In a situation of the sort that we face in this case, where the union seeks an injunction compelling the NMB to proffer arbitration and cease mediation, this court in Machinists held that the NMB is entitled to as strong a presumption as the legislature that "if any state of facts might be supposed that would support its action, these facts must be presumed to exist." 425 F.2d at 540. In short, a court has no jurisdiction to review the NMB's decision if
there is a reasonable possibility of conditions and circumstances (including attitudes and developments), available to the Board, consistent with the objective facts, sufficient to justify the Board's judgment that the possibility of settlement is strong enough to warrant continuation of the mediation process. However skeptical of success the court may be it cannot obliterate even the slim chance of success that may ensue from exhaustion of the process entrusted by Congress to the Mediation Board.
Clearly Congress contemplated a narrow role for the courts. The legislative history shows that "our thought has been in this law not to write a lot of statute law for the courts to enforce. . . . In the main the purpose of this bill is not to write some new law for the courts to enforce . . . We expect that most of the provisions of this bill are to be enforced by the power of persuasion, either exercised by the parties themselves or by the Government board of mediation representing the public interest." Railroad Labor Disputes: Hearings on H.R. 7180 Before the House Comm. on Interstate and Foreign Commerce, 69th Cong., 1st Sess. 65-66 (1926) (testimony of Donald R. Richberg, major spokesperson for the unions); see also Chicago & N.W. Ry. v. United Transp. Union, 402 U.S. 570, 590-91, 29 L. Ed. 2d 187, 91 S. Ct. 1731 (1971) (Brennan, J. dissenting) (quoting same testimony).
Absent a showing of patent official bad faith, a court has no authority to review the Board's decision to keep a dispute in mediation. In Machinists, 138 U.S. App. D.C. 96, 425 F.2d 527 (D.C.Cir. 1970) (Leventhal, J.), the lead case addressing the judiciary's power to order the NMB to proffer arbitration, this court determined that courts have no authority to move a dispute out of mediation except in an "extraordinary and exceptional situation" in which "the Board continues mediation on a basis that is completely and patently arbitrary and for a period that is completely and patently unreasonable, notwithstanding the lack of any genuine hope or expectation that the parties will arrive at an agreement." Id. at 537, 543 (emphasis added). The Machinists court, looking to the Supreme Court's findings in Switchmen's Union and considering the kind of agency action involved in a decision to continue mediation, cautioned that the "kind of judicial scrutiny that may be provided by the courts" must be defined and confined so as "to avoid imperiling the heart of the legislative program" and so that the court "does not abort or trammel the administrative process." Id. at 536, 538.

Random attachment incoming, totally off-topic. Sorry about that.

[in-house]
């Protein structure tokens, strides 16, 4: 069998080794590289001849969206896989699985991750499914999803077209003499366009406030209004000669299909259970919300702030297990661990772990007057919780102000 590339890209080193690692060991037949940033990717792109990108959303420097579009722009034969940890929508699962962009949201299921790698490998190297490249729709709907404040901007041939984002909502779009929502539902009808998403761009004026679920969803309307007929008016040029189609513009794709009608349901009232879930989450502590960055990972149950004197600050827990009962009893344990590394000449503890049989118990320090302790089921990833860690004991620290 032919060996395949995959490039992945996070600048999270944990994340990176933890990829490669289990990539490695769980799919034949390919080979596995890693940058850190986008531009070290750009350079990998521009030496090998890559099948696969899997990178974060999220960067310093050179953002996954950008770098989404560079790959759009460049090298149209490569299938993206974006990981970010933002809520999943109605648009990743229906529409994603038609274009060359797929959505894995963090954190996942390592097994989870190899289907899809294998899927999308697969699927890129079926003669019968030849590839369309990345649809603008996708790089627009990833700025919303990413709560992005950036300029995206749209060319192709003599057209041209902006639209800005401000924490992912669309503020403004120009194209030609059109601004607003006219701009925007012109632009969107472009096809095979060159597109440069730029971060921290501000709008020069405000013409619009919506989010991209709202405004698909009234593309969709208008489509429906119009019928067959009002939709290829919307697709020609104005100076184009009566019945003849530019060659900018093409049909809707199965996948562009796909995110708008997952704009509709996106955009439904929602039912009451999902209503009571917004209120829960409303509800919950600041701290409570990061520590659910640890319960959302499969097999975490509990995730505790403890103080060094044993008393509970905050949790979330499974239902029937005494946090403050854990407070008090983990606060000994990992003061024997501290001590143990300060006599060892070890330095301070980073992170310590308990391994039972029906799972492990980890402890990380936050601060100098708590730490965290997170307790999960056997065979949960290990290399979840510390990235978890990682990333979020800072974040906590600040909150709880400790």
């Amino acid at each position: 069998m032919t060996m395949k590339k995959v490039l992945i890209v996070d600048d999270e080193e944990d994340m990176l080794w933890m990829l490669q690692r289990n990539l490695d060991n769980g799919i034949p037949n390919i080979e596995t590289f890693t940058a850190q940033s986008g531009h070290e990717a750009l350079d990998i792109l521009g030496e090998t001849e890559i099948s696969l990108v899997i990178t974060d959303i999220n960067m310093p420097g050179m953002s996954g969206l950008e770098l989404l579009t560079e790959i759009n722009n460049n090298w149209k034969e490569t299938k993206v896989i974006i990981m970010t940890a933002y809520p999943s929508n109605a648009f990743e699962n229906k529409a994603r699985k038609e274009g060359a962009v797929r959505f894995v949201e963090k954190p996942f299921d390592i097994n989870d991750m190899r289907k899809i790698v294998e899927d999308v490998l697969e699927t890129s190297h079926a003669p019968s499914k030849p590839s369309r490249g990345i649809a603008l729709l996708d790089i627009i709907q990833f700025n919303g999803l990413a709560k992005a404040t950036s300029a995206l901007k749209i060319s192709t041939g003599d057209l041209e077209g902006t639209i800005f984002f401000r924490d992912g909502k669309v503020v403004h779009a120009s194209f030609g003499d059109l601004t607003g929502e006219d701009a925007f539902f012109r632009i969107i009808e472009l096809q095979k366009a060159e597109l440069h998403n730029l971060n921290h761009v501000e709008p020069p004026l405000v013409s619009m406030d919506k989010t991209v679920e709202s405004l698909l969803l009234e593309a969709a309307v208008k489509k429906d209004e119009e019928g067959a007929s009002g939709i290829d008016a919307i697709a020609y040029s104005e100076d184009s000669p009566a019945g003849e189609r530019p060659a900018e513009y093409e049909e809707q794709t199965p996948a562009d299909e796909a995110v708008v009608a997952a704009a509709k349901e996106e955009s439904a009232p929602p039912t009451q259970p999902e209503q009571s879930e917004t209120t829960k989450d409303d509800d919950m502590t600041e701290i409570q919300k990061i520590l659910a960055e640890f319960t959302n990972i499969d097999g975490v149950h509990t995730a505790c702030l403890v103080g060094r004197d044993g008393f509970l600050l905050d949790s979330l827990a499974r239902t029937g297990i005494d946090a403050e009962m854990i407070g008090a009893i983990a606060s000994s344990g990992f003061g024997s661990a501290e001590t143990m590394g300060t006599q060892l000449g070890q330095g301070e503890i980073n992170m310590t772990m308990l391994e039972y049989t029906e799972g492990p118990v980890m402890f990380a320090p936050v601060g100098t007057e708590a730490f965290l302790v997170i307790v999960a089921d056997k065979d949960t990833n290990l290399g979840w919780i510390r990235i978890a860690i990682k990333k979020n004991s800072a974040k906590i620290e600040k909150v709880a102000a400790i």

Following Machinists, this court determined that the role of the Board is "so sensitive and critical that ordinary doctrines permitting judicial action on a complaint of arbitrary delay and protraction are so drastically restricted that court relief from continuation of the process will be available, if at all, only in a most extraordinary situation bordering on patent official bad faith." Delaware & Hudson Ry. v. United Transp. Union, 146 U.S. App. D.C. 142, 450 F.2d 603, 608 (D.C.Cir. 1971) (Leventhal, J.) (emphasis added).9 The unique role of mediators requires such a deferential judicial posture, as the Supreme Court has recognized. See, e.g., General Comm. of Adjustment v. Missouri-Kan.-Tex. R.R., 320 U.S. at 337 ("The concept of mediation is the antithesis of justiciability"); Switchmen's Union v. NMB, 320 U.S. at 303 ("Where Congress took such great pains to protect the Mediation Board in its handling of an explosive problem, ...